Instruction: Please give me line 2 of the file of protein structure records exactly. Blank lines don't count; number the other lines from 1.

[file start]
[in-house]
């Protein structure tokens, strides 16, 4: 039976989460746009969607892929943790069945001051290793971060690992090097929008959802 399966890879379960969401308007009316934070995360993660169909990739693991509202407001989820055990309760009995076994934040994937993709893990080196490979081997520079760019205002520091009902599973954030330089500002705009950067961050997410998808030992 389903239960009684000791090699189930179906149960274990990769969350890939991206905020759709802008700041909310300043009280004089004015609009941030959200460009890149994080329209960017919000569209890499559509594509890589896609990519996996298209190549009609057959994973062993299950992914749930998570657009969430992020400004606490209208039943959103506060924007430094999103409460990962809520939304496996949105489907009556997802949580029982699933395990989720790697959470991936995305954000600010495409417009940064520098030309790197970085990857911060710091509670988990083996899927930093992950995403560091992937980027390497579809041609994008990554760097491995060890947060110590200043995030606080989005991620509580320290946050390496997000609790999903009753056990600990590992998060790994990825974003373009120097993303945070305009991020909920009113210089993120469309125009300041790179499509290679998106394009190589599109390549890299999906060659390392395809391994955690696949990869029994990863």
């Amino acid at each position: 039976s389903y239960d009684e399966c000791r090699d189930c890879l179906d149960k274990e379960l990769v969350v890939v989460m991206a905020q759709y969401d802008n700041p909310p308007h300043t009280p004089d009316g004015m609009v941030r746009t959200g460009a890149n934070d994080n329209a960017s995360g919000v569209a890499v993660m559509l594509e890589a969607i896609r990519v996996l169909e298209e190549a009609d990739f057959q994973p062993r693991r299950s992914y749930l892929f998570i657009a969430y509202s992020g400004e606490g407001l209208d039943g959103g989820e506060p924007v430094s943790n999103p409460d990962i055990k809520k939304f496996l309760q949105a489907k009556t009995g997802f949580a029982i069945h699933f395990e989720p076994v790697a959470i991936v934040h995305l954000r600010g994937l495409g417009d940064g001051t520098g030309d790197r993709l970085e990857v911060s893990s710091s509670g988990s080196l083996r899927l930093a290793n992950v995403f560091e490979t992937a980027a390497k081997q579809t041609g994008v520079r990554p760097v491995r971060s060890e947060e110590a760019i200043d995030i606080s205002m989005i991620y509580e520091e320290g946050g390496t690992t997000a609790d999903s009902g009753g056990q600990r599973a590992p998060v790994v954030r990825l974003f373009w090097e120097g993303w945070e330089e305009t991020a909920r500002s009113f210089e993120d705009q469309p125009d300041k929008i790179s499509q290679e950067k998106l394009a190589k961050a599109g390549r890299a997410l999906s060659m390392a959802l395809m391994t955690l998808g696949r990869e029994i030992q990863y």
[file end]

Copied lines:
């Protein structure tokens, strides 16, 4: 039976989460746009969607892929943790069945001051290793971060690992090097929008959802 399966890879379960969401308007009316934070995360993660169909990739693991509202407001989820055990309760009995076994934040994937993709893990080196490979081997520079760019205002520091009902599973954030330089500002705009950067961050997410998808030992 389903239960009684000791090699189930179906149960274990990769969350890939991206905020759709802008700041909310300043009280004089004015609009941030959200460009890149994080329209960017919000569209890499559509594509890589896609990519996996298209190549009609057959994973062993299950992914749930998570657009969430992020400004606490209208039943959103506060924007430094999103409460990962809520939304496996949105489907009556997802949580029982699933395990989720790697959470991936995305954000600010495409417009940064520098030309790197970085990857911060710091509670988990083996899927930093992950995403560091992937980027390497579809041609994008990554760097491995060890947060110590200043995030606080989005991620509580320290946050390496997000609790999903009753056990600990590992998060790994990825974003373009120097993303945070305009991020909920009113210089993120469309125009300041790179499509290679998106394009190589599109390549890299999906060659390392395809391994955690696949990869029994990863």